Sunday, February 19, 2012
My Comfort In Blogging/And Yearning For Another Voice
You'd never know it from the way I jabber on and on, talking a mile a minute, but I'm really not at all comfortable with my speaking voice. I have a heavy New York accent, and that coupled with the fact that I have an uncontrollable vocal tic at times really makes me self-conscious. I feel so comfortable blogging because when blogging/writing, the voice inside my head is not so deep, not so loud, and it definitely does not have a heavy New York accent. There is something so reassuring knowing that the blog world cannot hear me.
I've been reading lots of articles online about professional speech teachers and coaches, and I've been reading about the many people who have used their help in ridding themselves of accents. And I've found a lot of tips for my particular problem, such as focusing on pronouncing r's (instead of saying the word matter as 'matta' I have to make sure to pronounce it as 'maht-ur'). I have to remind myself that all "r" sounds are pronounced as "ur" or "er".
And I have to remember NOT to add a "w" or "u" sound to everything (I say the word 'off' like "awf", when I really should be be adding an "h" sound like the rest of America does, such as "ohf"). My pronunciations are more like the movie "My Cousin Vinny" (saying things like 'yutes' instead of 'youths'), I sound like the character Mona (played by Marisa Tomei) and I think it's true that certain not-so-nice assumptions are sometimes made about you when you speak like the characters from "My Cousin Vinny".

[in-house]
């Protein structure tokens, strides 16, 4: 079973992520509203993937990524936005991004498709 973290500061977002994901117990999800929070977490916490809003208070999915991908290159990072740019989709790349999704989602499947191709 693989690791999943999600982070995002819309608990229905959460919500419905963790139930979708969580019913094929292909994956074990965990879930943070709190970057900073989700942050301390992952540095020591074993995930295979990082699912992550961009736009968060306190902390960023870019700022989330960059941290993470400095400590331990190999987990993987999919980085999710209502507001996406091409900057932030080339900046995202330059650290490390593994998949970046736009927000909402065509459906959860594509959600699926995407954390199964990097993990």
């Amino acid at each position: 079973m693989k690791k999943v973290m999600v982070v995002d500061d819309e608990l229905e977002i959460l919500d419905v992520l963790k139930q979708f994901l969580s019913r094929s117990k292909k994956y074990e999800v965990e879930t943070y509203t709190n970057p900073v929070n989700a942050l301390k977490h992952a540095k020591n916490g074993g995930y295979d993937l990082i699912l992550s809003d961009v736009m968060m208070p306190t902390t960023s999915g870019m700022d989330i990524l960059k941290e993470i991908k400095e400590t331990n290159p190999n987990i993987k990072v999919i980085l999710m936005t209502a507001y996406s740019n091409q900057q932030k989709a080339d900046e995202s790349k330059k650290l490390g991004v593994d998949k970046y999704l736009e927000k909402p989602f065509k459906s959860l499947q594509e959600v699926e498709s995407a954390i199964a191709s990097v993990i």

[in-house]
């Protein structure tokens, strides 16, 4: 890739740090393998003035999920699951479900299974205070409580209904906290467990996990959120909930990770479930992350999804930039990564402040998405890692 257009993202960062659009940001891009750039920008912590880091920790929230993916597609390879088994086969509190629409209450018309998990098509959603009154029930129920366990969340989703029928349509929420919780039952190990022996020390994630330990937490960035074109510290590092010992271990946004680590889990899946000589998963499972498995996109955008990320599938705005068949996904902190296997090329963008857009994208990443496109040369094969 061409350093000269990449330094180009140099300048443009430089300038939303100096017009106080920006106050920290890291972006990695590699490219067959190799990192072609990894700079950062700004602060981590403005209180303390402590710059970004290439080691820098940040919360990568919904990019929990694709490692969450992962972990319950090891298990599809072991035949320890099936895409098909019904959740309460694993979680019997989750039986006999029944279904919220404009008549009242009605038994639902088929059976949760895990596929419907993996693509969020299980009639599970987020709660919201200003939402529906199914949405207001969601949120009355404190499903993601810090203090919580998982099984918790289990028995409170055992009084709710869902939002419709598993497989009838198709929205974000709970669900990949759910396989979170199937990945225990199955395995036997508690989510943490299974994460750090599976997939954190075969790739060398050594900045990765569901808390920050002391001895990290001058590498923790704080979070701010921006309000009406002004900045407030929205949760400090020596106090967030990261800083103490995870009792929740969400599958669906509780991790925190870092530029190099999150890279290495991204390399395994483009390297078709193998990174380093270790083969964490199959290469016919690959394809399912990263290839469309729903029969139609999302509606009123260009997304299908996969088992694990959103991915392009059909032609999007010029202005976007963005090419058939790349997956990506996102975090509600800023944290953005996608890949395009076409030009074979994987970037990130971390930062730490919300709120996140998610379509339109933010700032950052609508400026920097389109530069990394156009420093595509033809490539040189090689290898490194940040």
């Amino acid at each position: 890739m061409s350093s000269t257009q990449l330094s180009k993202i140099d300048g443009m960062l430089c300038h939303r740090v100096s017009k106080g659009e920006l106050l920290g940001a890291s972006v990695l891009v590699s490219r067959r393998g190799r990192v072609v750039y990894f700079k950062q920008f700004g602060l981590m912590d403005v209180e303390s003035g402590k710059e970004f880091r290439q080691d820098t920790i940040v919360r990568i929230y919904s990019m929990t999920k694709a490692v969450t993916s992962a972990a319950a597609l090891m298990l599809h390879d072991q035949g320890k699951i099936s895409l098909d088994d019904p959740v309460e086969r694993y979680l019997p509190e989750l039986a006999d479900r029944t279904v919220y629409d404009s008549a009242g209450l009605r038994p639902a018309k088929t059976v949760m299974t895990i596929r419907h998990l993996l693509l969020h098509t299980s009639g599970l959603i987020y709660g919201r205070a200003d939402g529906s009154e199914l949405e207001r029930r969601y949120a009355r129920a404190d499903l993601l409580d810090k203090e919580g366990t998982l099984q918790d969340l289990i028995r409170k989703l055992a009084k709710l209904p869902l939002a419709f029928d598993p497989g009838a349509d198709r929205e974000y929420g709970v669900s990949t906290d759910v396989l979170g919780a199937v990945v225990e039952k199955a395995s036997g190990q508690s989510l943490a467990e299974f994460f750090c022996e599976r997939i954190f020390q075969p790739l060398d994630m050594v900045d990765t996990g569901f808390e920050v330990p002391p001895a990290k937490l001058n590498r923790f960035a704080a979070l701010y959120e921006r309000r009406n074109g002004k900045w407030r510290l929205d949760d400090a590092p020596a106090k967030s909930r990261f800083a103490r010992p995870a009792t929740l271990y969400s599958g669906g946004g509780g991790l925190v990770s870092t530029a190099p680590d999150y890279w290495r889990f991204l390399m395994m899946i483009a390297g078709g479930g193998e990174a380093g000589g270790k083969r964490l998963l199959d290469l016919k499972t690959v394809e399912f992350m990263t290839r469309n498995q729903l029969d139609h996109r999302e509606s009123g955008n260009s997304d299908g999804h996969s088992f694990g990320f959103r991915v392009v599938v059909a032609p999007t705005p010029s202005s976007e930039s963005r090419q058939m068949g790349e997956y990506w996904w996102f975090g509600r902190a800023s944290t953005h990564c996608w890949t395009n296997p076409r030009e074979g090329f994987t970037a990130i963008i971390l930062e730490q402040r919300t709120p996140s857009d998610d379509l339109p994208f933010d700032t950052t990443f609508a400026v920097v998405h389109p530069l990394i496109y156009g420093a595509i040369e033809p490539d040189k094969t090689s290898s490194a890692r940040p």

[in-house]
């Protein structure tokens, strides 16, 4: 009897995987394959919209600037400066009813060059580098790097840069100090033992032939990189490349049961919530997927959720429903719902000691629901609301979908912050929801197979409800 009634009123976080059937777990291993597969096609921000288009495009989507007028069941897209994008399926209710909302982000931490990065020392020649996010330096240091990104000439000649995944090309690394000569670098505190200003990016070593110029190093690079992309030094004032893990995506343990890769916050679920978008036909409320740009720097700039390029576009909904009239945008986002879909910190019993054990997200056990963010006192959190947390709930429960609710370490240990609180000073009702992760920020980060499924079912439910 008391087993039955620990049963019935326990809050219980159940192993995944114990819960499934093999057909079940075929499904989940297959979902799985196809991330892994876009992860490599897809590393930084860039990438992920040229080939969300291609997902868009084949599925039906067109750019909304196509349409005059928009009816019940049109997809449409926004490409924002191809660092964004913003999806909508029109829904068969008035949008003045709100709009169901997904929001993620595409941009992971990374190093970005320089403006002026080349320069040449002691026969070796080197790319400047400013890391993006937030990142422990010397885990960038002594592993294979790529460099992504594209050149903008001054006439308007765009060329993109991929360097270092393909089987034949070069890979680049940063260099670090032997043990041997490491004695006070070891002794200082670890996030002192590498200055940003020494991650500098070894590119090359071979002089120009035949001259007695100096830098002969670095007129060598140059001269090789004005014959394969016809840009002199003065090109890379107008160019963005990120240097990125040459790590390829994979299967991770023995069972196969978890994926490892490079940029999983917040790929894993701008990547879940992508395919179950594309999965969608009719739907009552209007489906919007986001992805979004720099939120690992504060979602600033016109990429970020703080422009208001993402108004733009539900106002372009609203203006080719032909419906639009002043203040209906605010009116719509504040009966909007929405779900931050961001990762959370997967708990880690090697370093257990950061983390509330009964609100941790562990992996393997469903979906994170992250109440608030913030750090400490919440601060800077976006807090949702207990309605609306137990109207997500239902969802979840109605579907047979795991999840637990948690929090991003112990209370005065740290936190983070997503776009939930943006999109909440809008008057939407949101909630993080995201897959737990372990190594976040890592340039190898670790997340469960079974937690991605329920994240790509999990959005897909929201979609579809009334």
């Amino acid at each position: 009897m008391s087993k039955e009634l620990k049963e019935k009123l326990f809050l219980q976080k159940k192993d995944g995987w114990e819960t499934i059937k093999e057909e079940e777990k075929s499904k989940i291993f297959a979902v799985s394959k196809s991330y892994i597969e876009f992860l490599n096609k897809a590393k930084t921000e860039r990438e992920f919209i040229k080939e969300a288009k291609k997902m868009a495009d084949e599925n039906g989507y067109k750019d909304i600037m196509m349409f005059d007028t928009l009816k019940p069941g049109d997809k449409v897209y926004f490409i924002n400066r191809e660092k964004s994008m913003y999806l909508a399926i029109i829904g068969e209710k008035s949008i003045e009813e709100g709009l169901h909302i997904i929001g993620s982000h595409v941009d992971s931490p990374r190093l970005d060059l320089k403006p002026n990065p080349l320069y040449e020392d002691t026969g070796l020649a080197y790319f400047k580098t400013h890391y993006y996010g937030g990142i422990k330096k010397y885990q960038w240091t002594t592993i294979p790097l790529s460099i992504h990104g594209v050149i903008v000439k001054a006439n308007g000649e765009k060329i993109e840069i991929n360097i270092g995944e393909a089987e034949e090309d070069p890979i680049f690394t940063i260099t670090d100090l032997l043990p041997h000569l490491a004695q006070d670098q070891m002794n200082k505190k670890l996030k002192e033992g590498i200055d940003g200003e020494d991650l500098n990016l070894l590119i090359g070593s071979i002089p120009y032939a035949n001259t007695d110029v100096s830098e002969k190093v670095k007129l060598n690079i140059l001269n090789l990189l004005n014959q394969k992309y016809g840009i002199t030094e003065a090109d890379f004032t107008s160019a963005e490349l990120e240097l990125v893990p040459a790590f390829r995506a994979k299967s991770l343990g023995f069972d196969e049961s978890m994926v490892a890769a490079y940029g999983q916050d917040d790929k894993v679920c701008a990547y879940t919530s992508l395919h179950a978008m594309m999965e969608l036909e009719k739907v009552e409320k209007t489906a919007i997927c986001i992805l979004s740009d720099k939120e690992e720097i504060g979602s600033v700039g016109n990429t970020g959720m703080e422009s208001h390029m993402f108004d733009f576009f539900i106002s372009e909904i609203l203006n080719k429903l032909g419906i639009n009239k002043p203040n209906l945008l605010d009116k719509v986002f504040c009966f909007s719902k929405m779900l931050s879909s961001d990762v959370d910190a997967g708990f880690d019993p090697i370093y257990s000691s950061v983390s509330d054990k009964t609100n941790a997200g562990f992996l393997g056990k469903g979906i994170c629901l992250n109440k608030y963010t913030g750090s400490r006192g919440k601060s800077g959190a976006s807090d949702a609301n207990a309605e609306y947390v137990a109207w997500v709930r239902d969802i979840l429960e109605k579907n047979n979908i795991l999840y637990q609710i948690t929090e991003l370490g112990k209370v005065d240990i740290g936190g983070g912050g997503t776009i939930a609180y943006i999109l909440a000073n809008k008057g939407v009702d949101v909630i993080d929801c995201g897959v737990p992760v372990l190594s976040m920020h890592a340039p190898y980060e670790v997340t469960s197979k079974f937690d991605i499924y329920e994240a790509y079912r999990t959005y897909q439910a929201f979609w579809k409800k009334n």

So I have a goal, and that goal is to be able to speak "standard American English" so that I can sound like I am from anywhere, and not just from Queens, New York.
There is a college speech instructor I read about who says that the Brooklyn/Queens accent is really a mixture of at least twenty-eight dialects spoken here over the last two centuries, such as Irish, Italians, Germans, Africans, and Eastern Europeans speaking Russian, Polish, and Yiddish, and each immigrant group shaped the accent in different ways. And the result is a native tongue full of dropped g's (such as readin' and writin'), dropped r's (such as mutha and fatha), mangled th's (tanks a lot), muffled t's (a boddle a milk), and many other unique inflections. This professor also says that many New Yorkers speak too fast and condense many words into as few as possible (D'ju eat? No, d'ju?) She also says that professionally and socially, people who speak in this way are unfortunately looked down upon as inferior.
I've also been reading that there are certain phrases that peg me as a 'New Yorker' such as saying "I was waiting ON line" instead of saying "I was waiting IN line", or saying 'sneakers' instead of 'tennis shoes', or calling a big sandwich a 'hero' instead of a 'sub'.
I asked my daughter-in-law Lori to help (she's a speech therapist) but she said that accent reduction is a specialty, so I'm going to try and wing it on my own. I've read that it takes lots of discipline and lots of practice. I'm going to go over my consonant and vowel sounds daily, I'm going to practice words and phrases each day, and I'm going to try to remember to take a breath before I speak, I'm going to try and speak more slowly, and I'm going to try to enunciate each word properly (seriously, this is like learning to talk all over again! Or like learning a new language! But I read a tip that said if I can train myself to pronounce at least a few of the key words in a sentence correctly that will be enough) . Wish me luck!